How to spot the new opportunities in a long recession
AS I WRECK THIS CHAIR By William M. Esposo
The Philippine Star 2009-03-12

Many marketing campaigns apply the trading up technique —luring the consumer with added prestige and value for a lesser price.

Fulfilling champagne dreams on a beer budget is a good expression of the trading up technique. For prestige conscious consumers, the trading up technique is irresistible.

The trading up technique suggests that the brand is a superior product compared to others in its price class or product category. There are times when there is really no technical product difference except that one brand is credible in claiming to be the more prestige enhancing.

To apply the trading up technique, one must be able to sell the idea that the brand is functionally superior or credibly prestigious. Best situation will be for the brand to have both. In this arena, the dominant brand with a successful and sustained advertising history has the edge.

A lesser known brand will need to offer a convincing pitch to be able to justify a trade up promise to the consumer. The most convincing is a believable superior product feature. A lesser known brand suddenly claiming to be more prestigious will not sell. A lesser known brand that unveils a convincing superior technological feature will sell and enhance the brand image.

Planned and executed badly, the trading up technique can backfire. It can create the impression that the brand owner is merely boasting — resulting in erosion of credibility. Or it can create the impression that the brand is no different from that of the competitor but only more expensive and that makes it a disincentive in the market place.

Now, during a recession as severe as the one raging worldwide, many consumers across many product categories are forced to go down market, to trade down. They look for the cheaper alternative if not altogether stop buying certain products.

Fear of being financially displaced should one suddenly lose a job compels the person to save for the dreaded rainy day. Those who have lost their jobs have no other choice but to buy only what they can afford.

This results in depressed sales, production cuts and subsequent personnel layoffs. The smart entrepreneur who is determined to survive the economic crisis will have to do one thing — spot the new market opportunities that have emerged. The big opportunity is in developing the brand or product that serves the needs of those who are going down market.

Take the case of the high end restaurants, mostly those in five-star hotels. They will naturally lose many of their customers. Less people are inclined, at a time like this, to spend more than P1,000 per person for a meal. They now tend to gravitate to the decent restaurants that serve meals costing less than P100 per person.

The president of a firm that supplies paper napkins to the well-known fast-food restaurants told me that their business has not been affected so far. This is because many of those who used to dine at the pricey restaurants have traded down to fast-food restaurants.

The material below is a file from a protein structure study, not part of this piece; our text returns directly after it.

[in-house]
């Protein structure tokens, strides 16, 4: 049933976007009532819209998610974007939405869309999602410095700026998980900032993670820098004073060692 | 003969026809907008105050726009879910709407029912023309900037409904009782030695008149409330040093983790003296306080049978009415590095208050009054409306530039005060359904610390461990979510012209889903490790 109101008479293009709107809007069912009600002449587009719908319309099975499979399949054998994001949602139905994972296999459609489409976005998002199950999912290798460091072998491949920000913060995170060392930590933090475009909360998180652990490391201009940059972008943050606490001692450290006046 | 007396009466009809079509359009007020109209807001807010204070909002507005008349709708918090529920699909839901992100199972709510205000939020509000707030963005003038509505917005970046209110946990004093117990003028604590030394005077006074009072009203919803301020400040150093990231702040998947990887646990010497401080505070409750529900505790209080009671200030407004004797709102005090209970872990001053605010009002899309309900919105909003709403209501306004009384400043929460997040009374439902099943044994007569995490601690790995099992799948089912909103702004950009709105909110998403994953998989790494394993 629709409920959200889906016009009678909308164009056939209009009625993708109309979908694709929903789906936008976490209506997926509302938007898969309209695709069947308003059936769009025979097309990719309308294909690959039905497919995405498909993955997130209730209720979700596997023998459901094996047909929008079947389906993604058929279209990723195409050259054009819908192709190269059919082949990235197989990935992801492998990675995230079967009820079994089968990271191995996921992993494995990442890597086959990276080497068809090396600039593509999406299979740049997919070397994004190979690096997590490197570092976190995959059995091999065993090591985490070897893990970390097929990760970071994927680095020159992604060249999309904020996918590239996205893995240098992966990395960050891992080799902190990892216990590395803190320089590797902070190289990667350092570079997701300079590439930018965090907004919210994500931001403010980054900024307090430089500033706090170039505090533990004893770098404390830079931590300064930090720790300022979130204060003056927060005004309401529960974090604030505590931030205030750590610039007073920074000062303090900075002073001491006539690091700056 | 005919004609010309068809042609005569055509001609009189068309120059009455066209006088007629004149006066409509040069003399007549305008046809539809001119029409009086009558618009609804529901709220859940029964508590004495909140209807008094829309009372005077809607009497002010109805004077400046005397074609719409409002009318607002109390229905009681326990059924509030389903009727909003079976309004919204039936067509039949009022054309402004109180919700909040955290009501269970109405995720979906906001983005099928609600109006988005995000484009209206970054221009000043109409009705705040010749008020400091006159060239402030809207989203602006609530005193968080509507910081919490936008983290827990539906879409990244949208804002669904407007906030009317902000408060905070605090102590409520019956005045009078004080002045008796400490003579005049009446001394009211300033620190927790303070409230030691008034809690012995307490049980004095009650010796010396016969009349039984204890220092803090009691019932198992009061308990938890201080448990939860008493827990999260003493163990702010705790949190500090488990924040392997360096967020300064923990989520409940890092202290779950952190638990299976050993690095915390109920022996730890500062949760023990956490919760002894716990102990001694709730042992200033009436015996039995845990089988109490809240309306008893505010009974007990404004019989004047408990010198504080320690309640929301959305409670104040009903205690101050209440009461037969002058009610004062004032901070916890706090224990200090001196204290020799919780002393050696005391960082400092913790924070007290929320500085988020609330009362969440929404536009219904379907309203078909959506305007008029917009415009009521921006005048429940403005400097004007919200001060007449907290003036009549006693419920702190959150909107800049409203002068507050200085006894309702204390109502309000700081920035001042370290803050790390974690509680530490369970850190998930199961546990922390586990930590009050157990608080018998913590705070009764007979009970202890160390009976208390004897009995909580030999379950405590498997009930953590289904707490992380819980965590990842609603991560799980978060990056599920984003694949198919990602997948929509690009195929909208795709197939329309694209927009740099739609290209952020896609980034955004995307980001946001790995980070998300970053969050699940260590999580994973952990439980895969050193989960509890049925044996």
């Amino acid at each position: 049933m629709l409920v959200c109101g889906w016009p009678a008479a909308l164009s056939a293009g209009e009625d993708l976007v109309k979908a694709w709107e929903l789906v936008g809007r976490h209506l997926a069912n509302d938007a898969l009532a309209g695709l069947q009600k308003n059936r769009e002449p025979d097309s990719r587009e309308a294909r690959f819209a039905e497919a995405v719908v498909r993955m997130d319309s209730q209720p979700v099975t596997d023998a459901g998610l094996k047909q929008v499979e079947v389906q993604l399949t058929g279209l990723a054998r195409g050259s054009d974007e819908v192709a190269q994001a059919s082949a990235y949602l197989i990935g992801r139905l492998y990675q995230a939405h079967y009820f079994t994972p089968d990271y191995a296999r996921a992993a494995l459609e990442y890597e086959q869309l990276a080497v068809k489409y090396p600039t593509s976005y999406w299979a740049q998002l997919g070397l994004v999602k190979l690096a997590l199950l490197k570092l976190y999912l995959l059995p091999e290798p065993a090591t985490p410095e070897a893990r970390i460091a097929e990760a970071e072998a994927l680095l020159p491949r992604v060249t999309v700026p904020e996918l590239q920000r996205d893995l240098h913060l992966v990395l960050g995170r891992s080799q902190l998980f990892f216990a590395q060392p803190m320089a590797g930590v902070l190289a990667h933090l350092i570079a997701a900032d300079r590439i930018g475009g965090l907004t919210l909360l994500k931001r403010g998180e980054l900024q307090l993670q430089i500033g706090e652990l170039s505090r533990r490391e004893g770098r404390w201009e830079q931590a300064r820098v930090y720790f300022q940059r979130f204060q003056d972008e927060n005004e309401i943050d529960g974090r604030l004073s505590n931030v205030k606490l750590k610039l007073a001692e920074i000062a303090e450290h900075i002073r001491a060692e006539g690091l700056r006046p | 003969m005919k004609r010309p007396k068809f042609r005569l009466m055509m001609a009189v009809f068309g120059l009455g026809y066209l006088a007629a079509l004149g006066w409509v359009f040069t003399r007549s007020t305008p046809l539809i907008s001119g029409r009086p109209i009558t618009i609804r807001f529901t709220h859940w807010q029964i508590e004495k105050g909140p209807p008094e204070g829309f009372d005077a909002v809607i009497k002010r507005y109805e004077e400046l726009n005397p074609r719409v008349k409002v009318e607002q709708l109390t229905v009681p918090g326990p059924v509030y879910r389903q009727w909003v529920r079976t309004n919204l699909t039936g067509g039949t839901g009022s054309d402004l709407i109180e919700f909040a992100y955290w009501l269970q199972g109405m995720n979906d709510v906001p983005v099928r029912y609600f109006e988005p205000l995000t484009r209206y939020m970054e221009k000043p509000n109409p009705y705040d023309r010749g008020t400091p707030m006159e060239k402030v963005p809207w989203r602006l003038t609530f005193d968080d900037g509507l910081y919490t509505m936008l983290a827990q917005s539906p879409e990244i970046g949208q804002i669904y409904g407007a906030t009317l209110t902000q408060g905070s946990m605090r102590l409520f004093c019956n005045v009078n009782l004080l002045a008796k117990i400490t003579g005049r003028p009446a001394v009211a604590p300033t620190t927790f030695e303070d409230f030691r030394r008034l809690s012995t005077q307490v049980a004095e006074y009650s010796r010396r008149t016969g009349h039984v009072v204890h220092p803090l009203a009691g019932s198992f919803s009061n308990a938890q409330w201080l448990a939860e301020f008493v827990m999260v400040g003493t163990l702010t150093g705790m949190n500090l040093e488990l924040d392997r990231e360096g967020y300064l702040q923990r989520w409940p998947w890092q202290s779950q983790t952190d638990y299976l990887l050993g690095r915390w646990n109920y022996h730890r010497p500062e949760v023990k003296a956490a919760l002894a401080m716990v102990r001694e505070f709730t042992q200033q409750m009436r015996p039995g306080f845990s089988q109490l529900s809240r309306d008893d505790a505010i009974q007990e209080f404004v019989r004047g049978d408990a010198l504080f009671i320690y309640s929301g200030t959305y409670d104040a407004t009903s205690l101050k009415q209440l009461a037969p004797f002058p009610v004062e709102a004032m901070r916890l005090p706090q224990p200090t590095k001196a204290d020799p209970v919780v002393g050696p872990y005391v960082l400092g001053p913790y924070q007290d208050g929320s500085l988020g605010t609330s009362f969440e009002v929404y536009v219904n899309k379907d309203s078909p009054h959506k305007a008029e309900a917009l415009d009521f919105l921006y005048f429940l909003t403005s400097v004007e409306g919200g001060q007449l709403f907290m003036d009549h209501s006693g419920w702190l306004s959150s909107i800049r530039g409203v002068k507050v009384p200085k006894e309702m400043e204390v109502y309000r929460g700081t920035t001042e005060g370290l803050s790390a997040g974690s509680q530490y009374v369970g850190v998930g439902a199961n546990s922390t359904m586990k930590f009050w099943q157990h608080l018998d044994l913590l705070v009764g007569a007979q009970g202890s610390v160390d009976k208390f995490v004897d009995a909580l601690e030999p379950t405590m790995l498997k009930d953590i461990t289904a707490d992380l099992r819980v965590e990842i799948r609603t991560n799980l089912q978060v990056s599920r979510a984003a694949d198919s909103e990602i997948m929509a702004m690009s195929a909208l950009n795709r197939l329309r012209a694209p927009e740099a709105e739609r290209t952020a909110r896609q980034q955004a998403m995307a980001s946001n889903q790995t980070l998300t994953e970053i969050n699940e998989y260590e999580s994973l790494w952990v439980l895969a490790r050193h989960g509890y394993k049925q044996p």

During a recession, people do not stop buying. Even the poorest households account for a big volume of consumption in the few product categories that they can afford because there are so many of them. No matter how poor they are, they will still buy food, cooking oil, soap, sandals and clothes.

A Philippine economic boom actually depends on our being able to increase the purchasing capacity of our lowest socio-economic class. If we can double their spending capacity, business confidence also doubles. Investments are stimulated.

Many new graduates will not find jobs and they must consider becoming entrepreneurs. They should explore these new markets that have emerged.

It is ideal if you are among the first to venture into the new markets. The various markets — be it consumer durables, food, beverage and so forth — have not totally vanished. Most consumers merely opted to shift to lesser priced brands or alternative products. Those who may no longer be in a position to buy a product are no sooner replaced by a consumer trading down to a lesser priced product/brand.

Adapt to the changed market environment or die is new order of business. Actually, this is a golden opportunity for the smaller and more flexible companies to be the first players in the new emerging markets and establish a dominant brand.

This economic crisis is a great leveler. Four years ago, the smaller businesses have been falling by the wayside because of the enormous power of the big businesses. However, if you notice, all over the world the biggest corporations are the ones who have been hardest hit by the crisis.

Because of their enormity, they cannot shift just as easily. The biggest firms are harder to restructure or retool. A 150-foot yacht would have been able to avoid the iceberg that sank the Titanic. Because of its size, the Titanic could not shift direction fast enough to avoid the iceberg.

Expect the Filipino-Chinese businessmen to come out stronger after this crisis. Time and again, they have demonstrated the ability — as if second nature to them — to adapt to a new situation and even benefit from it. They’ll be the first to spot the new emerging markets and supply the new demand.

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